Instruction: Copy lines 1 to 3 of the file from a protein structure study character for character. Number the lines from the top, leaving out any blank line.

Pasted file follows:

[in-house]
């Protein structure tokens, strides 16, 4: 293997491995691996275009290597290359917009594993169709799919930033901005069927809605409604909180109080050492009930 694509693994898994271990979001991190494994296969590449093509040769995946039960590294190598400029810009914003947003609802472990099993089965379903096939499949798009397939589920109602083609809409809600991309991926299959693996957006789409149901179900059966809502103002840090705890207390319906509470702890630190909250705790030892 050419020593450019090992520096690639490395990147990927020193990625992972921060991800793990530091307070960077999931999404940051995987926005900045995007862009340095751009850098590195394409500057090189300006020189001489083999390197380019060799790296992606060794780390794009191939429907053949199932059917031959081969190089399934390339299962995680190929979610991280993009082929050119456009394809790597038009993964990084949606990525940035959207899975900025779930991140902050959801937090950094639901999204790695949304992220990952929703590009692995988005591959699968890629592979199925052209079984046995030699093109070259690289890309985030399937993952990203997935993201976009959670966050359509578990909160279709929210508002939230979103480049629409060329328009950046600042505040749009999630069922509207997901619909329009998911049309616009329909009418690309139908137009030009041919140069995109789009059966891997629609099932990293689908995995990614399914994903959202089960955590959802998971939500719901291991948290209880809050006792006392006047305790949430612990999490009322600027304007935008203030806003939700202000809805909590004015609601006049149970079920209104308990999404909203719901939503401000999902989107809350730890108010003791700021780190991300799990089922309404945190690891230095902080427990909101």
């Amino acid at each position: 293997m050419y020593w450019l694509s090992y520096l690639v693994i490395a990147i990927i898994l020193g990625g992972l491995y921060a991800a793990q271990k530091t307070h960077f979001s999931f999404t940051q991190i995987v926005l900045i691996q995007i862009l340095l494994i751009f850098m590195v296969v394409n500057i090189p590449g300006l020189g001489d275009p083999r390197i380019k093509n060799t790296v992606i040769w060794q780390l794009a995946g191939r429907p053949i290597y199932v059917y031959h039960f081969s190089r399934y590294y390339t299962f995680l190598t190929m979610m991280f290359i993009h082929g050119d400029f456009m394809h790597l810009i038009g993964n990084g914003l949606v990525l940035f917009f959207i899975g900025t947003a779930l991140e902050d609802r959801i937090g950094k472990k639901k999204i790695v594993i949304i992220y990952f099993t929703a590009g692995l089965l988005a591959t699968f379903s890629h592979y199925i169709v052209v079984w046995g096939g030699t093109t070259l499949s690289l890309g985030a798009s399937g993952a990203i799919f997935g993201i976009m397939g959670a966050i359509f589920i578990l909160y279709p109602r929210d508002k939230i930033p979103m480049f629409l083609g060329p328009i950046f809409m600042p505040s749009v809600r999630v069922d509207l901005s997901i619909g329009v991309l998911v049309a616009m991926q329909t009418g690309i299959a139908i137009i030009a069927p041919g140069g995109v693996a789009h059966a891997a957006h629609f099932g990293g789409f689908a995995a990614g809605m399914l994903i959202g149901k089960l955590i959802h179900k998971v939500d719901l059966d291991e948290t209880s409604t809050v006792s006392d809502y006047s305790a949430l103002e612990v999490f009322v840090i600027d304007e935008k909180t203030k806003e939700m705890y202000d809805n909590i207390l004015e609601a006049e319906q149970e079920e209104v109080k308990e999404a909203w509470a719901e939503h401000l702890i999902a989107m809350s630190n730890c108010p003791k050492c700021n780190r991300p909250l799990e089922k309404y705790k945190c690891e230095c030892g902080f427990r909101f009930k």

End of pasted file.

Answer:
[in-house]
């Protein structure tokens, strides 16, 4: 293997491995691996275009290597290359917009594993169709799919930033901005069927809605409604909180109080050492009930 694509693994898994271990979001991190494994296969590449093509040769995946039960590294190598400029810009914003947003609802472990099993089965379903096939499949798009397939589920109602083609809409809600991309991926299959693996957006789409149901179900059966809502103002840090705890207390319906509470702890630190909250705790030892 050419020593450019090992520096690639490395990147990927020193990625992972921060991800793990530091307070960077999931999404940051995987926005900045995007862009340095751009850098590195394409500057090189300006020189001489083999390197380019060799790296992606060794780390794009191939429907053949199932059917031959081969190089399934390339299962995680190929979610991280993009082929050119456009394809790597038009993964990084949606990525940035959207899975900025779930991140902050959801937090950094639901999204790695949304992220990952929703590009692995988005591959699968890629592979199925052209079984046995030699093109070259690289890309985030399937993952990203997935993201976009959670966050359509578990909160279709929210508002939230979103480049629409060329328009950046600042505040749009999630069922509207997901619909329009998911049309616009329909009418690309139908137009030009041919140069995109789009059966891997629609099932990293689908995995990614399914994903959202089960955590959802998971939500719901291991948290209880809050006792006392006047305790949430612990999490009322600027304007935008203030806003939700202000809805909590004015609601006049149970079920209104308990999404909203719901939503401000999902989107809350730890108010003791700021780190991300799990089922309404945190690891230095902080427990909101």
């Amino acid at each position: 293997m050419y020593w450019l694509s090992y520096l690639v693994i490395a990147i990927i898994l020193g990625g992972l491995y921060a991800a793990q271990k530091t307070h960077f979001s999931f999404t940051q991190i995987v926005l900045i691996q995007i862009l340095l494994i751009f850098m590195v296969v394409n500057i090189p590449g300006l020189g001489d275009p083999r390197i380019k093509n060799t790296v992606i040769w060794q780390l794009a995946g191939r429907p053949i290597y199932v059917y031959h039960f081969s190089r399934y590294y390339t299962f995680l190598t190929m979610m991280f290359i993009h082929g050119d400029f456009m394809h790597l810009i038009g993964n990084g914003l949606v990525l940035f917009f959207i899975g900025t947003a779930l991140e902050d609802r959801i937090g950094k472990k639901k999204i790695v594993i949304i992220y990952f099993t929703a590009g692995l089965l988005a591959t699968f379903s890629h592979y199925i169709v052209v079984w046995g096939g030699t093109t070259l499949s690289l890309g985030a798009s399937g993952a990203i799919f997935g993201i976009m397939g959670a966050i359509f589920i578990l909160y279709p109602r929210d508002k939230i930033p979103m480049f629409l083609g060329p328009i950046f809409m600042p505040s749009v809600r999630v069922d509207l901005s997901i619909g329009v991309l998911v049309a616009m991926q329909t009418g690309i299959a139908i137009i030009a069927p041919g140069g995109v693996a789009h059966a891997a957006h629609f099932g990293g789409f689908a995995a990614g809605m399914l994903i959202g149901k089960l955590i959802h179900k998971v939500d719901l059966d291991e948290t209880s409604t809050v006792s006392d809502y006047s305790a949430l103002e612990v999490f009322v840090i600027d304007e935008k909180t203030k806003e939700m705890y202000d809805n909590i207390l004015e609601a006049e319906q149970e079920e209104v109080k308990e999404a909203w509470a719901e939503h401000l702890i999902a989107m809350s630190n730890c108010p003791k050492c700021n780190r991300p909250l799990e089922k309404y705790k945190c690891e230095c030892g902080f427990r909101f009930k």